There are so many exciting sightseeing spots to visit in New York City. You’ll want to see the Statue of Liberty, listen to musicians perform around Bethesda Fountain in Central Park, sit on the steps of the MET, and grab a slice of pizza at John’s. If you’ve put some thought into planning your trip, your itinerary will almost undoubtedly include these things, but in the rush to plan a vacation to the Big Apple, it’s easy to make mistakes. Here are six of the biggest mistakes that tourists make when they come to New York and how to avoid making them.
Mistake #1: Staying exclusively in Manhattan and not visiting the other boroughs.
Some of the most iconic sights in New York are in Manhattan: Central Park, Times Square, Macy’s on 34th Street, and so on. But there’s so much more to NYC outside of the main island. You’ve got DUMBO and a growing arts scene in Brooklyn, the many breweries in Queens, Van Cortlandt Park in the Bronx, and even Staten Island has things to offer — the free ferry ride from Manhattan offers one of the best views of the skyline, unobstructed by bridges.
Mistake #2: Avoiding the subway system and taking cars everywhere instead.
The public transportation system here may not be as clean or simple to navigate as London, but it does run 24/7 and will take you literally everywhere you could possibly want to go. We New Yorkers may complain about it, especially when there are delays, but there’s no denying how convenient and affordable it is compared to a cab or Uber. Locals are comforted by the fact that they can go on an all-night bender and still avoid a $50 car-service charge by taking the subway from a bar in the village to their home on the Upper West Side at 4:00 AM. Some tourists are wary of the subway system, and most of their reasoning has to do with the fact that it seems confusing with all the “uptown” and “downtown” business and the sheer volume of train lines. But taking the subway here is just like anything else; it gets better with practice. Once you take it that initial time, you’ll soon understand the difference between directions and come to love how many lines there are. If you need help, ask around — we don’t bite. Car services can get expensive, a ride on a train will cost you a flat $2.75, and honestly, it’s just faster.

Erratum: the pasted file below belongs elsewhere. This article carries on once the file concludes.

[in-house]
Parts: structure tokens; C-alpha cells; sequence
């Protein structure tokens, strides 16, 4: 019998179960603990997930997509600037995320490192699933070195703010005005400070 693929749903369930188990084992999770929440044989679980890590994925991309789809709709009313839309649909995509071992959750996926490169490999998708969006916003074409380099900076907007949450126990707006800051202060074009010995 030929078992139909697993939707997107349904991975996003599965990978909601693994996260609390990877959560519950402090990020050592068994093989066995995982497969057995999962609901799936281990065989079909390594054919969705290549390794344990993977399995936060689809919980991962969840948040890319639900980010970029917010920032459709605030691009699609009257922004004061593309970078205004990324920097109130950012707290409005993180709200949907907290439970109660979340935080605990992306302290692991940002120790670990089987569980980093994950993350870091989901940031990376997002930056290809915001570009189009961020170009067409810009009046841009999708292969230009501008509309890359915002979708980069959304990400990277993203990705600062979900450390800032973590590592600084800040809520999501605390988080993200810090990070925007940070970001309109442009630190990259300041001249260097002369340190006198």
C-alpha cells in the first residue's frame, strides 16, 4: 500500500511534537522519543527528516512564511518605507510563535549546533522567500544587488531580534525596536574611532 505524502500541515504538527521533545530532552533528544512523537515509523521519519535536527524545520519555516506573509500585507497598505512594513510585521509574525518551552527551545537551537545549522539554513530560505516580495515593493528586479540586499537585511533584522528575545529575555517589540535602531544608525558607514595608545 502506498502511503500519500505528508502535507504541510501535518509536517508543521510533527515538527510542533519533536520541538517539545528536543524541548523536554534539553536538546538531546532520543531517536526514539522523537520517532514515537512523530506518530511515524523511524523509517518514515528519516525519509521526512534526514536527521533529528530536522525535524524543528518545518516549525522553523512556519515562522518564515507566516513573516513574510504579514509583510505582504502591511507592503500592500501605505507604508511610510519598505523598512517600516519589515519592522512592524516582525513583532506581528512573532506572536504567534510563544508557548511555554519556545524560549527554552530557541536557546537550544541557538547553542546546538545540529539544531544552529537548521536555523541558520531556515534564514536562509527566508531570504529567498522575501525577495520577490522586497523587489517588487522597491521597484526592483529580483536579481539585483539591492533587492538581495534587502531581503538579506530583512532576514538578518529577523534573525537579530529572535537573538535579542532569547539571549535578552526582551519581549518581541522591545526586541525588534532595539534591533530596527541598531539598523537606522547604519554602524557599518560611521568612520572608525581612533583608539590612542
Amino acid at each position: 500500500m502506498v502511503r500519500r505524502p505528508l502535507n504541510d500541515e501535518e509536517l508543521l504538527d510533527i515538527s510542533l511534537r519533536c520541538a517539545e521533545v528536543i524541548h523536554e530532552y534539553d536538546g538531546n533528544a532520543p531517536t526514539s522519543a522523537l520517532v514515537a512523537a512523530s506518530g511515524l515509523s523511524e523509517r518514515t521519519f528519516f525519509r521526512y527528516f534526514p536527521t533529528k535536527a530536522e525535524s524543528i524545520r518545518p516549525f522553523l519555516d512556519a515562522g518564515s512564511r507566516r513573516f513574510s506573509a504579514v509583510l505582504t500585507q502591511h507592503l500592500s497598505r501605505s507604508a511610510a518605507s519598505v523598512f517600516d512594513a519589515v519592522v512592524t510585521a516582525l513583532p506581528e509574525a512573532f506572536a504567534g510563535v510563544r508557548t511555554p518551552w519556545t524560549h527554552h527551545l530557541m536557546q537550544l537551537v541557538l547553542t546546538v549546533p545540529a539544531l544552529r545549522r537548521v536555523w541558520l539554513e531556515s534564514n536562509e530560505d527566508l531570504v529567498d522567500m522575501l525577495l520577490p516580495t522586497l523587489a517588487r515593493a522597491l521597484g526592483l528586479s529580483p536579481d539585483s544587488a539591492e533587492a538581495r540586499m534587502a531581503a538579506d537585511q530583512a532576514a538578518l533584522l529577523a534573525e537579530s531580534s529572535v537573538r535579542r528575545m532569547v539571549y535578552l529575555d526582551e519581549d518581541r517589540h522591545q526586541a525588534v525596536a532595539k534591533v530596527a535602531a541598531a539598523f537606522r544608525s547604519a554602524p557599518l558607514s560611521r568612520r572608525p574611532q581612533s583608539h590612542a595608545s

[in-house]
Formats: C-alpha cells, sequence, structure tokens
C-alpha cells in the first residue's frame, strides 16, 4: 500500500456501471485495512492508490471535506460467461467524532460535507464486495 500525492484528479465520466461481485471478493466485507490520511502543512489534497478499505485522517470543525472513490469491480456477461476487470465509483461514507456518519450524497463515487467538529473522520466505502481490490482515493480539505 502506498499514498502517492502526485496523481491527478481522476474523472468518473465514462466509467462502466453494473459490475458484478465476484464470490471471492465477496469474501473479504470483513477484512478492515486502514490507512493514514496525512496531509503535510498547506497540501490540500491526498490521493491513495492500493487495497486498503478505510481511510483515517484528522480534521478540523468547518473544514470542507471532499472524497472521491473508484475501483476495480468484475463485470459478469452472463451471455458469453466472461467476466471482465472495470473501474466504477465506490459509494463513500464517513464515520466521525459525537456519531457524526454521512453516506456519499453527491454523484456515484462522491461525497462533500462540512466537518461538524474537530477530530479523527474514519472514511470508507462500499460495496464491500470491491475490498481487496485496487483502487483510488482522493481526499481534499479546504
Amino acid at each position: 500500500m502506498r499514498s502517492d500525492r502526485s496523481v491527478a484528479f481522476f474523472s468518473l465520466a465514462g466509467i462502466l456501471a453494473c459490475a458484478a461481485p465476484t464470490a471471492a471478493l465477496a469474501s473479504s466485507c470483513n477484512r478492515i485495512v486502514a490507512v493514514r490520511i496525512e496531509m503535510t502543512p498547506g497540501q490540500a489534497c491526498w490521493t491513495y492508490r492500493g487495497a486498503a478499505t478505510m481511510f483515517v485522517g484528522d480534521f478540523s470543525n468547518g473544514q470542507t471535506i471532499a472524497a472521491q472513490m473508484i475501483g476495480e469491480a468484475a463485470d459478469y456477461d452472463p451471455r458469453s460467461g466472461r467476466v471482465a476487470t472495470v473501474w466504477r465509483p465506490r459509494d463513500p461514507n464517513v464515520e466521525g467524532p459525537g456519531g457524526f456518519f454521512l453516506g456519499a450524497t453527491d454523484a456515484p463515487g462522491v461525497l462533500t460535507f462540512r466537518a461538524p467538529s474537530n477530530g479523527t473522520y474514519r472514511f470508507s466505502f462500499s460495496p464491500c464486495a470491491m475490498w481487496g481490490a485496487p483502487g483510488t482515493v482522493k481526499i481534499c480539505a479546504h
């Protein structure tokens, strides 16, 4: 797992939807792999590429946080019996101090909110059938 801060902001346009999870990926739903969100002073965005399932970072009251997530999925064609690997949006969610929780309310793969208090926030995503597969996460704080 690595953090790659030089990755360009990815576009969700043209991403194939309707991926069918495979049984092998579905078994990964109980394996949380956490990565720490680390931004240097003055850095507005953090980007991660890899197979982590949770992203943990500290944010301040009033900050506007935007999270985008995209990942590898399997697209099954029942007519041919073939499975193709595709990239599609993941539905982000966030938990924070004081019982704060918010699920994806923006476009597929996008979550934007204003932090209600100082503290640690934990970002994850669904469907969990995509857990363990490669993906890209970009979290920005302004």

Mistake #3: Walking slowly.
If there’s one thing New Yorkers hate, it’s people that walk slowly. We can usually tell who’s born-and-bred or a long-time resident from the visitors by the speed of their step. We always have someplace to be (even if that place is just home), and our ire is a side effect of living in a city that never stops — we really don’t like to be held up. Even worse is when slow walkers stop in the middle of a sidewalk to gawk at something or take a photo. Yes, the skyscrapers are that high. If you’d like to take time to look at something, just step to the side so we can get by. And when you’re walking on the sidewalk, please stay to the right.
Mistake #4: Not preparing for our weather.
Being on the East Coast means we get all the seasons here, as well as their extremes. During winter, temperatures can and will eventually go into the negatives. The biting cold is enough to make us stay home and order takeout for an entire season rather than risk losing limbs outside. In the summertime, temperatures easily rise to the 90s, and on worse days, they head into the 100s. The humidity makes the heat worse, and the combination of the two makes the season unbearable on some days. Visitors seem to think we joke about how cold or hot it can get and don’t pack proper clothing. Pack light for the warmer months and have snow boots ready for the winter — you’ll need them.
Mistake #5: Thinking that scoring a cheap Broadway ticket will be easy.
Yes, there are discounts available. But whether it’s the TKTS booth, student rush, regular rush, lotteries, or day returns, the theater scene here has a large following so everyone, and I mean everyone, has the exact same ideas. The experience of rushing something on the day you want to see a show is an experience in itself, but don’t automatically assume that you’re going to get these tickets. You might show up at the Broadhurst Theatre at 8:00 AM thinking that you’ll nab a pair of $42 tickets to Anastasia when the box office opens at 10:00 AM, but you’ll end up seeing a line of people who’ve been there since six in the morning. If you can spare the time, then go for it, but it won’t be easy and will require some effort — and forget about seeing really popular shows like Hamilton on the fly. If you don’t want to chance missing a show you really want to see, you might be better off buying it online.
Mistake #6: Assuming that things close early and planning your day around that.
A lot of places around the world have stores, restaurants, and sights that close before the night’s hour hits the double digits, so it’s an honest mistake when visitors come to NYC and assume it’ll be the same as everywhere else. But here, there’s no reason to call it quits at 7:00 PM because there’s an equal amount of things to do at night just as there are during the daytime. Museums frequently have late night days where they extend their usual hours. For a night out, there are tons of bars and clubs that don’t close until long past 3:00 AM. And if you’re hungry, there’s always something open, whether it’s the local corner store, fast food, or somewhere you can sit down. It’s called the City That Never Sleeps for a reason.
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